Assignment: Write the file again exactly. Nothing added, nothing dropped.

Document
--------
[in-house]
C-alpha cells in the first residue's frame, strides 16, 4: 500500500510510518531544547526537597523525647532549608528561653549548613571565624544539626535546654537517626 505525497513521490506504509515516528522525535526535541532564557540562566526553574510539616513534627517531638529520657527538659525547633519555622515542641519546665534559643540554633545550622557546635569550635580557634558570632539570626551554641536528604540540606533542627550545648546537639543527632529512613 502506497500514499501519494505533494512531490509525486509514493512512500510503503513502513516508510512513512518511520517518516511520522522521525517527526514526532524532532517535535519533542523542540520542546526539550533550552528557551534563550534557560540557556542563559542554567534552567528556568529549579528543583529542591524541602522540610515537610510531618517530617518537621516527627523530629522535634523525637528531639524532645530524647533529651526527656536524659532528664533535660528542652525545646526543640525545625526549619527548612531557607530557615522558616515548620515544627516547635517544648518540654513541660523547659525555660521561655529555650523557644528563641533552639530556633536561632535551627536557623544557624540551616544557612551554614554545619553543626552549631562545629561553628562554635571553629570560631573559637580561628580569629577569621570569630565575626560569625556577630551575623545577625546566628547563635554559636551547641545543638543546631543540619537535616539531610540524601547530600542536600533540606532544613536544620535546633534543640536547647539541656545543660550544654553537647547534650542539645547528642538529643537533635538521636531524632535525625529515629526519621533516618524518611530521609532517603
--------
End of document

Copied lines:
[in-house]
C-alpha cells in the first residue's frame, strides 16, 4: 500500500510510518531544547526537597523525647532549608528561653549548613571565624544539626535546654537517626 505525497513521490506504509515516528522525535526535541532564557540562566526553574510539616513534627517531638529520657527538659525547633519555622515542641519546665534559643540554633545550622557546635569550635580557634558570632539570626551554641536528604540540606533542627550545648546537639543527632529512613 502506497500514499501519494505533494512531490509525486509514493512512500510503503513502513516508510512513512518511520517518516511520522522521525517527526514526532524532532517535535519533542523542540520542546526539550533550552528557551534563550534557560540557556542563559542554567534552567528556568529549579528543583529542591524541602522540610515537610510531618517530617518537621516527627523530629522535634523525637528531639524532645530524647533529651526527656536524659532528664533535660528542652525545646526543640525545625526549619527548612531557607530557615522558616515548620515544627516547635517544648518540654513541660523547659525555660521561655529555650523557644528563641533552639530556633536561632535551627536557623544557624540551616544557612551554614554545619553543626552549631562545629561553628562554635571553629570560631573559637580561628580569629577569621570569630565575626560569625556577630551575623545577625546566628547563635554559636551547641545543638543546631543540619537535616539531610540524601547530600542536600533540606532544613536544620535546633534543640536547647539541656545543660550544654553537647547534650542539645547528642538529643537533635538521636531524632535525625529515629526519621533516618524518611530521609532517603